Have you ever had “one of those days”, where everything that can go wrong, does? There’s a name for it. Murphy’s Law. Today was one of those days… but thanks to a couple of lifesavers, a Jacuzzi and a taxi driver, it ended on a high note. Let me tell you the story of five lows, six highs and how everything turned out ok.
It started out a typical Saturday morning: sleep in till 830am, espresso and Brazil nuts, walk, breaky, yoga. I was ready to scoot to Bondi for a quick dip and read a book in the sun when suddenly the wind changed..
I had arranged to check out a Kombi at midday, my latest little dream. The seller was having a Murphy’s Law day like mine would turn out to be. For the first hour I sipped a poorly made coffee with a British dude who also wanted the kombi. We agreed it was a good price, sounded like it was in good mechanical condition, and underneath the niceties we both knew only one of us would get it. The seller messaged again: “Just another 20 minutes…”
I decided to scrap my swim, scooted home, and got ready for the evening ahead, leaving Jo to look at the kombi first. A dangerous move I know. I then scooted back to finally check out the bright orange 1974 kombi. I took Xee for a drive, and fell in love. I’ve never driven a big car, especially one with a long pole for a clutch and ridiculously huge steering wheel. Geez it was fun! Jo had made an offer, inside my head the pressure was on. Not one for thinking first, I acted: “consider her sold,” I told him. I called my sister to tell her the good news that my Festiva would now be hers, and agreed to meet her and my mum at circular key for a celebratory drink.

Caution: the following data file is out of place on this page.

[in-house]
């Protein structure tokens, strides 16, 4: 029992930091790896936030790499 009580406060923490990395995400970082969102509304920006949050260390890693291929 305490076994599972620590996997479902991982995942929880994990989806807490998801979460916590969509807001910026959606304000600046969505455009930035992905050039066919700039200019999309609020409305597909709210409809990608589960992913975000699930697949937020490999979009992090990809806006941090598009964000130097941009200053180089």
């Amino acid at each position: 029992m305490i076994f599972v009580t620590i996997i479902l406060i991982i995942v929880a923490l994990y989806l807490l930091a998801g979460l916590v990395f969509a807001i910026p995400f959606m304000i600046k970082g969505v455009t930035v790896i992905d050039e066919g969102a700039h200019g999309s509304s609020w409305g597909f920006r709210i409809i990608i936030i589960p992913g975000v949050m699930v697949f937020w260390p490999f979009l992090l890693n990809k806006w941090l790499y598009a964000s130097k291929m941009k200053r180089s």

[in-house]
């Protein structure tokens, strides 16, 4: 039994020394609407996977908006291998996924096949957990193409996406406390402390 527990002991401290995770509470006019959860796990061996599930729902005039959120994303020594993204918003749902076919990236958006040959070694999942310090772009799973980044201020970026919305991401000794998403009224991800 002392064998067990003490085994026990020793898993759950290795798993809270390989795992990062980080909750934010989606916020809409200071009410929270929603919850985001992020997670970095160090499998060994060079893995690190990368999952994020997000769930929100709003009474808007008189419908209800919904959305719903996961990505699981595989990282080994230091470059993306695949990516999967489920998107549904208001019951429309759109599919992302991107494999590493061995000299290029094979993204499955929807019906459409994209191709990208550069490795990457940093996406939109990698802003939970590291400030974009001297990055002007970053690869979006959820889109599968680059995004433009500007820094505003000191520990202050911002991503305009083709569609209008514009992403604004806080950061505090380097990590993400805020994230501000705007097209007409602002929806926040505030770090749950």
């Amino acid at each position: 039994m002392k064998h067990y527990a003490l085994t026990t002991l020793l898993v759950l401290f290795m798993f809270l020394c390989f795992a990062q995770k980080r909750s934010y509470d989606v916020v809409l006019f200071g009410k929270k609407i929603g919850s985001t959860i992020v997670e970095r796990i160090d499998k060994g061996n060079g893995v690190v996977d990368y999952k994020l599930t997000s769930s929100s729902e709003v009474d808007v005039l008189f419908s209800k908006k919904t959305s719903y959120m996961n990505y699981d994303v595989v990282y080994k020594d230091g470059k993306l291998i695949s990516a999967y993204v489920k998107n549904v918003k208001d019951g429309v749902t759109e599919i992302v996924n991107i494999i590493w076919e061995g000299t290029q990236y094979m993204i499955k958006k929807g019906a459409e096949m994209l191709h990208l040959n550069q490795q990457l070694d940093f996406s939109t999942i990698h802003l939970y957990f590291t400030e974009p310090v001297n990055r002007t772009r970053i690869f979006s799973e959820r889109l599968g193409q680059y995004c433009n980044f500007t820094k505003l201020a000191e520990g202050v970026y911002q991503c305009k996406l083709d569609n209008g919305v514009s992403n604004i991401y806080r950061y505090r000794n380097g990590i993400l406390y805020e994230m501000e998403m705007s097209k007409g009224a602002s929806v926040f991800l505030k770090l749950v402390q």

Just one problem: my scoot keys were nowhere to be seen. I emptied my pockets, my bag, and the kombi’s interior. “It has to be here!” I exclaimed helplessly. A vision of an expensive locksmith coming out was making me desperate (No, I don’t have a spare). I called my sister and cancelled, then I said a little prayer.
In desperation I checked the street, under leaves on the road and footpath. What do you know, there it was: my key, on the street, where I’d first met Xee. I hugged the kombi seller. By now it was 4pm, the time I was supposed to be at a friend’s birthday drinks on the other side of Sydney.
My mum called with sensible words about checking the price of the kombi, having my uncle check the mechanics, all that blah blah blah (that I do appreciate and know is important, but can’t be bothered to do..) Anyway when she called for a second time I had just arrived home, and after two coffees and not enough food my hands were so jittery that as I answered the phone, I dropped it in the sink. It wasn’t full, thank goodness, but a saucepan full of water fell on top of it.
Now if I had one of those sturdy old Nokias, all would be fine. But these temperamental iPhones are not so forgiving.
“Cough cough, splutter splutter.” It said. “I do not recognize whatever you are doing to me”. Or some weird error message along those lines appeared.
“Please come back to me!” I cried, followed by another little prayer.
I opened it up (as much as an iphone can be opened, i.e. took off it’s cover) and tried to revive it with a hairdryer. At first the speakers refused to breathe.
In time, with a lot of love, my recovered back to it’s good ol’ self. I called mum to apologise for being short.